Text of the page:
The coaster track was painted red and the supports were white. The trains were named Freedom (red), Liberty (white), and Spirit (blue). The ground underneath the ride featured a red and white design resembling the stripes on a waving American flag. The maximum capacity of the ride was 1,680 guests per hour.

The over-the-shoulder restraint handles were made of foam instead of metal. The Scream Machine's on-ride camera was located at the curve before entering the double corkscrew, unlike those of its sister coasters; the cameras on both rides were located at the bottom of the Batwing.

Over the years, the Great American Scream Machine became known as a rough ride, causing pain to riders mostly seated in the rear of the train, and often riders just meeting the minimum height limit of the ride or taller than the average rider. Many believe that the ride's bumpiness and waning popularity led to its closing on July 18, 2010, to make room for the Green Lantern roller coaster.


  • Loop (after first drop)
  • Double Loop (before brake run)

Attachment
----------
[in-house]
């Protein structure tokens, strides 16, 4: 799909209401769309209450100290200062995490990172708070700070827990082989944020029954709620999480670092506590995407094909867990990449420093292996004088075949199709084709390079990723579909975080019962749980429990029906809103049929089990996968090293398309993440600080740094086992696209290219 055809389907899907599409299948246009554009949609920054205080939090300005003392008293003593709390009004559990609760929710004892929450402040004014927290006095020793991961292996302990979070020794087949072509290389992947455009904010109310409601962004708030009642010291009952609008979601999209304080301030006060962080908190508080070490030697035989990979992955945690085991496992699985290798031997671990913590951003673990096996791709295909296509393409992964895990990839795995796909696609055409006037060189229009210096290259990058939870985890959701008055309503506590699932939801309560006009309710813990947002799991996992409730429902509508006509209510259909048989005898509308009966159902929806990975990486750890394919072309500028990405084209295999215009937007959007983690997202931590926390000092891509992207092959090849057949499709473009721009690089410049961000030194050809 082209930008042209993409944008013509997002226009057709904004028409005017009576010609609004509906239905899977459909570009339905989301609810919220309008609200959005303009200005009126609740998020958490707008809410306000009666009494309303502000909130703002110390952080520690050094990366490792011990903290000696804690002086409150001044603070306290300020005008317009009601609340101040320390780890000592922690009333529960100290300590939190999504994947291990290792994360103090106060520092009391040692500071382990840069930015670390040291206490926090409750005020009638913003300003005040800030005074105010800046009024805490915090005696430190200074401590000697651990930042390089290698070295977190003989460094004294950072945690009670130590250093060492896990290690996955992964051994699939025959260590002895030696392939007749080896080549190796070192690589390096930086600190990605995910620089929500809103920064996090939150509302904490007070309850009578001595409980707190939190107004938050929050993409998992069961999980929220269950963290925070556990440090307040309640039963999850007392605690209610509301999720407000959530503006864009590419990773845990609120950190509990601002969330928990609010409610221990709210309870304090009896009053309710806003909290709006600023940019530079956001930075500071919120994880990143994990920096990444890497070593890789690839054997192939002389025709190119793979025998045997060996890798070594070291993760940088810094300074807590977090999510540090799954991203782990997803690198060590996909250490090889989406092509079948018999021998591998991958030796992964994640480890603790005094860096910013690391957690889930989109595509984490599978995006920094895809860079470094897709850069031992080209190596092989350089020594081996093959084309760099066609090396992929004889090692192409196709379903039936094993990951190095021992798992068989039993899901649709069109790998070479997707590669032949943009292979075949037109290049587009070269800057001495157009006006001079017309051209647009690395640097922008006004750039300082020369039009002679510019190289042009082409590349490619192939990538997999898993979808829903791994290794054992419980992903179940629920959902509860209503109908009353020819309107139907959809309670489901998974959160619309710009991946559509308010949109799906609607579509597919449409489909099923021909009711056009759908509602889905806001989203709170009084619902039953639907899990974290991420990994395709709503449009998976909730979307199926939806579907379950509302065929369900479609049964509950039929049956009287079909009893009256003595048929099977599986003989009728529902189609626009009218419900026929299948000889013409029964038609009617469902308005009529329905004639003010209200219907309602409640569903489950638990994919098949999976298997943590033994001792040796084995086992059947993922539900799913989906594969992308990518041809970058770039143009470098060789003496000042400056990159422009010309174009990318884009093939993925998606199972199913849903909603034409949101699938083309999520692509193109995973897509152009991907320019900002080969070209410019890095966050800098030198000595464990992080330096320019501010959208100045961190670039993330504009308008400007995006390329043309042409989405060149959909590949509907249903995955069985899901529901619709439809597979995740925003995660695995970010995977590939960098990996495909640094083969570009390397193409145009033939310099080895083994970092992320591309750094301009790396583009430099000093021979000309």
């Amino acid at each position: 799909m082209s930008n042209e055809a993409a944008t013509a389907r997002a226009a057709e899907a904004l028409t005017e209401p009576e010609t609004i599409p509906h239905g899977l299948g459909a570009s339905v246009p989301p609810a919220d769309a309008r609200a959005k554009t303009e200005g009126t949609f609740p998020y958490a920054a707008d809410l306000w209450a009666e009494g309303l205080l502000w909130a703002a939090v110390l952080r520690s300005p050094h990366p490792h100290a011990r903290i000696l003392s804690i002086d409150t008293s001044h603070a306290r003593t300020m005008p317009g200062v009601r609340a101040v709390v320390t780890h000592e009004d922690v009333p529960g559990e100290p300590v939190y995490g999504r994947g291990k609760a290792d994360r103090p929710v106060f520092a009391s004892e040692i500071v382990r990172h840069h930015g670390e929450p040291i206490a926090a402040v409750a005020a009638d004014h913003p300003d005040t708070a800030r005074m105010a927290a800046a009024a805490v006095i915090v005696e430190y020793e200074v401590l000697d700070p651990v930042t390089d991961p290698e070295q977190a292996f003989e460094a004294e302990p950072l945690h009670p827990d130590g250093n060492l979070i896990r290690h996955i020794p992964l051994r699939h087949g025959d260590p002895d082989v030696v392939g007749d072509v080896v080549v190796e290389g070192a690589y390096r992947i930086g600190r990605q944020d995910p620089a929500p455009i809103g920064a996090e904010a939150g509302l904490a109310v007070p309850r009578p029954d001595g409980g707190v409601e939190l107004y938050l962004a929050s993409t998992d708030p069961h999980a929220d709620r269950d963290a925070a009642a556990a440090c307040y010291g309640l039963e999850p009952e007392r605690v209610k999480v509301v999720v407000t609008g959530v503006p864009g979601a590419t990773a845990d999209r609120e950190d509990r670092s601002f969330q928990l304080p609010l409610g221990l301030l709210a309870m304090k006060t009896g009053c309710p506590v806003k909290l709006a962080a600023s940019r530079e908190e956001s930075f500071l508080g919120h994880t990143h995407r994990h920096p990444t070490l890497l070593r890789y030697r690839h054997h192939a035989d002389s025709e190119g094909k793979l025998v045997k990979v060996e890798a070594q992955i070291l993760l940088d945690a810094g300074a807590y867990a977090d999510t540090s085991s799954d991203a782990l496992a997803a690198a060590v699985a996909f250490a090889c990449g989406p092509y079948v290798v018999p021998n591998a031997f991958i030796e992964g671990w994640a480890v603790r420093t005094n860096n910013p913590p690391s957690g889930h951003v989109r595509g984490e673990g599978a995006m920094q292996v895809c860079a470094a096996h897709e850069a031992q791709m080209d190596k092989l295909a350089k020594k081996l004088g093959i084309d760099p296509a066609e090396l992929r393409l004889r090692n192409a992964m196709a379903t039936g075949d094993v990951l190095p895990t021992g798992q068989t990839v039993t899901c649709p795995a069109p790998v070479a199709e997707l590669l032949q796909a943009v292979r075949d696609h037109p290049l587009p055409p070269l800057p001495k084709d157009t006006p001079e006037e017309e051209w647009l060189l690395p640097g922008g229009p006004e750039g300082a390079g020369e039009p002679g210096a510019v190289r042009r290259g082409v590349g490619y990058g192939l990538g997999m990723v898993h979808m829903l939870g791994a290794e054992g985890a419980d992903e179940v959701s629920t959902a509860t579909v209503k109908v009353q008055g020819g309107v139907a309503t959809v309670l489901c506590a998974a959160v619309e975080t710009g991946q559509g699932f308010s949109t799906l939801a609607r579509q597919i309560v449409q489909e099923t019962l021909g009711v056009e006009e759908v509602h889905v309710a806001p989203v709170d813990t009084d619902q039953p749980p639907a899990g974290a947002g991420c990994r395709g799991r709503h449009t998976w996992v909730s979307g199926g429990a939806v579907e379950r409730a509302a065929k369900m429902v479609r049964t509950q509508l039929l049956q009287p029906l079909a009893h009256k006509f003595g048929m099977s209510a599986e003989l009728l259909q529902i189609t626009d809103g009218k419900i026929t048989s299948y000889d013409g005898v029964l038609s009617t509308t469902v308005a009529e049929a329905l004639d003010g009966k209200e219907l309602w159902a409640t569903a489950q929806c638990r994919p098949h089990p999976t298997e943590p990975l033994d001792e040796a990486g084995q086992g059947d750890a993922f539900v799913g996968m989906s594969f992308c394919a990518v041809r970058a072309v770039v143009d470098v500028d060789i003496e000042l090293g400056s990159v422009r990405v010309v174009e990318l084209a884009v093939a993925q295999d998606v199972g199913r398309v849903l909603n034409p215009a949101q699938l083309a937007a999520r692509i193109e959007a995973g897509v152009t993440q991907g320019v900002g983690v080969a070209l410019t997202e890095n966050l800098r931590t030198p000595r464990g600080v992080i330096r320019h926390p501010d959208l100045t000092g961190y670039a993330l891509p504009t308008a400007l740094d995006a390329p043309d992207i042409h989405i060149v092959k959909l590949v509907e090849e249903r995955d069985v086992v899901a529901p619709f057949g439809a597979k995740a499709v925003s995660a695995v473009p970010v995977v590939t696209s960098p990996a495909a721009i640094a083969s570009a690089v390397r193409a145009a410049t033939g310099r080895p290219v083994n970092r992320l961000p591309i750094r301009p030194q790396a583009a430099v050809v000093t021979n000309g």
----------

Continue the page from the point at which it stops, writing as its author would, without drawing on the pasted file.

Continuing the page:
• Brake
  • Batwing (Known as a "Boomerang" on Arrow Dynamics rides) (after brake run)
  • Double Corkscrew (after batwing)
  • S-Bend.


After its first season, the top of the vertical loops were removed and replaced by track with additional strength bracing. This was due to issues with other Arrow coasters, including Shockwave at Six Flags Great America. The top of the original first loop can be found in the monkeys' enclosure in the Wild Safari at Six Flags Great Adventure. Along with the new loop tops, a trim brake was installed after the first loop. The trim brake is not set up to stop a train; it is used to slightly adjust the speed of the train when temperatures reach around 90 degrees.